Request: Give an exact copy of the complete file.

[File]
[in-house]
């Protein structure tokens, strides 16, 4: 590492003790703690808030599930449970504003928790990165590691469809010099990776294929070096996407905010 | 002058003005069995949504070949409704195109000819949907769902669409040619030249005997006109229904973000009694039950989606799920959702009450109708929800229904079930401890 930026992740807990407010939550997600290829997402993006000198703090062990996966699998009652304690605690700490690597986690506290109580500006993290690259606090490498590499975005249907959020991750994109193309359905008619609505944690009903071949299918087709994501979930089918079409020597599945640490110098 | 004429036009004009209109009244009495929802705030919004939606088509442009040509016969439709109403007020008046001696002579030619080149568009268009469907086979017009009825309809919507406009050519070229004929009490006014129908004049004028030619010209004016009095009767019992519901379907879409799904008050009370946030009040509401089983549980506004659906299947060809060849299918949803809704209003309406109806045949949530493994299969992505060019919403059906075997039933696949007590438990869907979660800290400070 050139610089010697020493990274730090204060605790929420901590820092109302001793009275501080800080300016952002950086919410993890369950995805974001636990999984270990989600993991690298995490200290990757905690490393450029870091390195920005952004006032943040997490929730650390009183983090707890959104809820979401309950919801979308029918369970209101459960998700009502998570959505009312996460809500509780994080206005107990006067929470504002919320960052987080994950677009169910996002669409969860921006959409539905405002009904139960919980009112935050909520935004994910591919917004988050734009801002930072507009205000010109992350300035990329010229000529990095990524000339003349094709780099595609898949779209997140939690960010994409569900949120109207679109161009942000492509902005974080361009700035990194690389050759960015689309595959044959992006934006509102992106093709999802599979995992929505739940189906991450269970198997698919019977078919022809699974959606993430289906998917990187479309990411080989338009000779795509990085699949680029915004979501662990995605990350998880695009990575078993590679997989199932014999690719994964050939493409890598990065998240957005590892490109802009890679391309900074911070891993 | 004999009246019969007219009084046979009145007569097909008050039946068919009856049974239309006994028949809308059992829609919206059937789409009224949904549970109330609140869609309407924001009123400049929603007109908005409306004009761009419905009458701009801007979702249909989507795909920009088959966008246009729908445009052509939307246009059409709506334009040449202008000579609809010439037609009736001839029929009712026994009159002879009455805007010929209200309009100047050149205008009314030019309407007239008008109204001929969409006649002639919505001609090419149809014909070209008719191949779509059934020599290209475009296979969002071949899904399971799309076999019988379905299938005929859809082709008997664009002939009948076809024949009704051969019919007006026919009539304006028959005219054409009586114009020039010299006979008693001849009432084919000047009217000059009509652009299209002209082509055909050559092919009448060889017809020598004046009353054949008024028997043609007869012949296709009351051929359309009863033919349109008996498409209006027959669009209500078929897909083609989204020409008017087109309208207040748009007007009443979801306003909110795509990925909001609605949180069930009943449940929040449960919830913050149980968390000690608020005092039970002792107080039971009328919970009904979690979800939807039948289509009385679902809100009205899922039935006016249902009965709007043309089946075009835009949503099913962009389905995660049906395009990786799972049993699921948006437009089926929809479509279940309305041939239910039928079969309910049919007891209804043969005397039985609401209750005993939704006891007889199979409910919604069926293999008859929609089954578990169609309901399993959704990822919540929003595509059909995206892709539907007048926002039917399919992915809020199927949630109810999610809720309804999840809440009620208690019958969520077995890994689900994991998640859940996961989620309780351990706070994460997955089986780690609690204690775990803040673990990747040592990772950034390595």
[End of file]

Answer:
[in-house]
């Protein structure tokens, strides 16, 4: 590492003790703690808030599930449970504003928790990165590691469809010099990776294929070096996407905010 | 002058003005069995949504070949409704195109000819949907769902669409040619030249005997006109229904973000009694039950989606799920959702009450109708929800229904079930401890 930026992740807990407010939550997600290829997402993006000198703090062990996966699998009652304690605690700490690597986690506290109580500006993290690259606090490498590499975005249907959020991750994109193309359905008619609505944690009903071949299918087709994501979930089918079409020597599945640490110098 | 004429036009004009209109009244009495929802705030919004939606088509442009040509016969439709109403007020008046001696002579030619080149568009268009469907086979017009009825309809919507406009050519070229004929009490006014129908004049004028030619010209004016009095009767019992519901379907879409799904008050009370946030009040509401089983549980506004659906299947060809060849299918949803809704209003309406109806045949949530493994299969992505060019919403059906075997039933696949007590438990869907979660800290400070 050139610089010697020493990274730090204060605790929420901590820092109302001793009275501080800080300016952002950086919410993890369950995805974001636990999984270990989600993991690298995490200290990757905690490393450029870091390195920005952004006032943040997490929730650390009183983090707890959104809820979401309950919801979308029918369970209101459960998700009502998570959505009312996460809500509780994080206005107990006067929470504002919320960052987080994950677009169910996002669409969860921006959409539905405002009904139960919980009112935050909520935004994910591919917004988050734009801002930072507009205000010109992350300035990329010229000529990095990524000339003349094709780099595609898949779209997140939690960010994409569900949120109207679109161009942000492509902005974080361009700035990194690389050759960015689309595959044959992006934006509102992106093709999802599979995992929505739940189906991450269970198997698919019977078919022809699974959606993430289906998917990187479309990411080989338009000779795509990085699949680029915004979501662990995605990350998880695009990575078993590679997989199932014999690719994964050939493409890598990065998240957005590892490109802009890679391309900074911070891993 | 004999009246019969007219009084046979009145007569097909008050039946068919009856049974239309006994028949809308059992829609919206059937789409009224949904549970109330609140869609309407924001009123400049929603007109908005409306004009761009419905009458701009801007979702249909989507795909920009088959966008246009729908445009052509939307246009059409709506334009040449202008000579609809010439037609009736001839029929009712026994009159002879009455805007010929209200309009100047050149205008009314030019309407007239008008109204001929969409006649002639919505001609090419149809014909070209008719191949779509059934020599290209475009296979969002071949899904399971799309076999019988379905299938005929859809082709008997664009002939009948076809024949009704051969019919007006026919009539304006028959005219054409009586114009020039010299006979008693001849009432084919000047009217000059009509652009299209002209082509055909050559092919009448060889017809020598004046009353054949008024028997043609007869012949296709009351051929359309009863033919349109008996498409209006027959669009209500078929897909083609989204020409008017087109309208207040748009007007009443979801306003909110795509990925909001609605949180069930009943449940929040449960919830913050149980968390000690608020005092039970002792107080039971009328919970009904979690979800939807039948289509009385679902809100009205899922039935006016249902009965709007043309089946075009835009949503099913962009389905995660049906395009990786799972049993699921948006437009089926929809479509279940309305041939239910039928079969309910049919007891209804043969005397039985609401209750005993939704006891007889199979409910919604069926293999008859929609089954578990169609309901399993959704990822919540929003595509059909995206892709539907007048926002039917399919992915809020199927949630109810999610809720309804999840809440009620208690019958969520077995890994689900994991998640859940996961989620309780351990706070994460997955089986780690609690204690775990803040673990990747040592990772950034390595």